Sunday, December 03, 2006

Surprised by the sun

I was surprised to notice recently that the sun here does not always set in the same place. Being very close to the equator, our days are pretty much the same length, but the sunset is definitely moving. This was disguised because it is the rainy season and sunset is usually behind cloud, but I had expected that it would always be virtually due west. The technical explanation is provided by my dad, who used to teach navigation.

“Being on the equator greatly simplifies the calculation of the bearing of the sun at sunrise and set. Cyangugu is at 2* 29' S of the equator but that will not affect the situation to any extent.
The amplitude or bearing at sunrise is the number of degrees from 090--- N from the Spring to the Autumnal equinoxes and S of 090 for the rest of the year. The same applies to 270 at sunset. At the equinoxes it rises at 090 and sets at 270.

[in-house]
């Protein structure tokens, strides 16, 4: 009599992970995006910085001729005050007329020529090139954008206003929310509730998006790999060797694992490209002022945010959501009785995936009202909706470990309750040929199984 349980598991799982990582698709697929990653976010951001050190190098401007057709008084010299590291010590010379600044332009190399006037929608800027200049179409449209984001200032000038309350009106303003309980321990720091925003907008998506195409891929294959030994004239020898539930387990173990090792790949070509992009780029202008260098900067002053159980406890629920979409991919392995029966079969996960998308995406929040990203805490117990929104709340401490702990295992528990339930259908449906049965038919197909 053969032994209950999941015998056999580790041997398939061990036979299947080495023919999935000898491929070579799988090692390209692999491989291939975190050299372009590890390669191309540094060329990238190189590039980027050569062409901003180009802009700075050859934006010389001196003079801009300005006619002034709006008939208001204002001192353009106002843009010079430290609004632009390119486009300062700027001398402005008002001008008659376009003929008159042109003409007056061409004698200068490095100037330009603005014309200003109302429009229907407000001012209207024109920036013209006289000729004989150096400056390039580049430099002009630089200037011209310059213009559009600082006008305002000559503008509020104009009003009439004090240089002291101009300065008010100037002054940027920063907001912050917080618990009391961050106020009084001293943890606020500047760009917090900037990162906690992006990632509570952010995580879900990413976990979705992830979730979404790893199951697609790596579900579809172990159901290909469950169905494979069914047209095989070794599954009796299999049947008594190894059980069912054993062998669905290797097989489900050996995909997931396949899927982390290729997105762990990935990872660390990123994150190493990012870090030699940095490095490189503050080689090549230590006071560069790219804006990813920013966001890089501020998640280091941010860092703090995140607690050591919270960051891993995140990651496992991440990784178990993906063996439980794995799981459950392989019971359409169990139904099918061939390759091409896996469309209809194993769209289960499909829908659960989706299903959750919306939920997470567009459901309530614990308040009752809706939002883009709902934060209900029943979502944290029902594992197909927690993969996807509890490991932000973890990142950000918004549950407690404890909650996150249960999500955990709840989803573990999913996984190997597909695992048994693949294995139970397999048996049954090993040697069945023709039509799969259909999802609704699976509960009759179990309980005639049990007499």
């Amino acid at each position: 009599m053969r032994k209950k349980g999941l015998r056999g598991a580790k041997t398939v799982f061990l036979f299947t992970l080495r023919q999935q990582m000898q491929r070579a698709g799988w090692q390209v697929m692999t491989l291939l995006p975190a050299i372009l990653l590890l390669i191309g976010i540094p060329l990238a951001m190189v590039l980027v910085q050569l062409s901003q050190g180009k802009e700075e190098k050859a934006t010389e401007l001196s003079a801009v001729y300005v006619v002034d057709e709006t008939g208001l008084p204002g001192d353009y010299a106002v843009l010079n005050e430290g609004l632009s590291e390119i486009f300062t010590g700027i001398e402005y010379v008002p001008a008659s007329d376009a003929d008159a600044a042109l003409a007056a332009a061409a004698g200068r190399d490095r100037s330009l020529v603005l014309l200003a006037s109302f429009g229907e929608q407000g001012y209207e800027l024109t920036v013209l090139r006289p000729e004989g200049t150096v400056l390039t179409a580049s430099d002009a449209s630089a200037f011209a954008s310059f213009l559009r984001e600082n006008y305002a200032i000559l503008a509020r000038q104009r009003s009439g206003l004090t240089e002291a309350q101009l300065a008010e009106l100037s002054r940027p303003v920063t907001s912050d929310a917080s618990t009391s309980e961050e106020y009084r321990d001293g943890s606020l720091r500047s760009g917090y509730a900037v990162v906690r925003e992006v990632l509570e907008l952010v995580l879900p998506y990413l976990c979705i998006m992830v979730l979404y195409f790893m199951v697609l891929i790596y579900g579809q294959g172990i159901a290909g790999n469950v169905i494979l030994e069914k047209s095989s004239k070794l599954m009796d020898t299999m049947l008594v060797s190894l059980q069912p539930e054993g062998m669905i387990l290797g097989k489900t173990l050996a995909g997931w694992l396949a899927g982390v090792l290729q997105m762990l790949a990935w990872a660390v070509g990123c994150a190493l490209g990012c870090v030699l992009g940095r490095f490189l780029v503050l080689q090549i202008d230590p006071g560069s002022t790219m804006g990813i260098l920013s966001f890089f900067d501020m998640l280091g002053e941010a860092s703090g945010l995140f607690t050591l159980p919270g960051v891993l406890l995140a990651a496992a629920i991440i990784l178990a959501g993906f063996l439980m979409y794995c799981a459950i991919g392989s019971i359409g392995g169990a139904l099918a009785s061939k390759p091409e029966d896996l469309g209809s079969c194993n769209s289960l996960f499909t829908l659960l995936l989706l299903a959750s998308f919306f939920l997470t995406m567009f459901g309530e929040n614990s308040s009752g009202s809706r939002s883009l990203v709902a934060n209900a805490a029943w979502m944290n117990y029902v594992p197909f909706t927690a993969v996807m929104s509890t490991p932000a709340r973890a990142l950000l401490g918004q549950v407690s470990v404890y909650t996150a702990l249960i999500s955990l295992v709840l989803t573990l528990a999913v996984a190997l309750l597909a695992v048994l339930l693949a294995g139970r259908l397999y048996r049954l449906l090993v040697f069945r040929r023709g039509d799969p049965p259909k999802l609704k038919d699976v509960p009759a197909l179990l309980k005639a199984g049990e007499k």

The maximum angle away from the E---W line occurs at the solstices and is 23.5* The sun therefore rises at 066.5 and sets at 293.5 on 21st June and rises at 113.5 and sets at 246.5 on 21st December.
These values for the amplitude of the sun at the equator are the same as the sun's declination on the respective dates. Minute by minute value for declination is given in the nautical almanac for each year. You could get an approximate enough value by drawing a cosine curve or even a straight line graph of angle against time”.
Reading this led me to another surprise – the sun is not always directly overhead at mid-day, as I had imagined it would be. This will only be true at the equinoxes.
If all this technical writing detail seems difficult, there is also a very simple parable here. I don’t understand half of what goes on in Rwanda, even simple things like the rising and setting of the sun!

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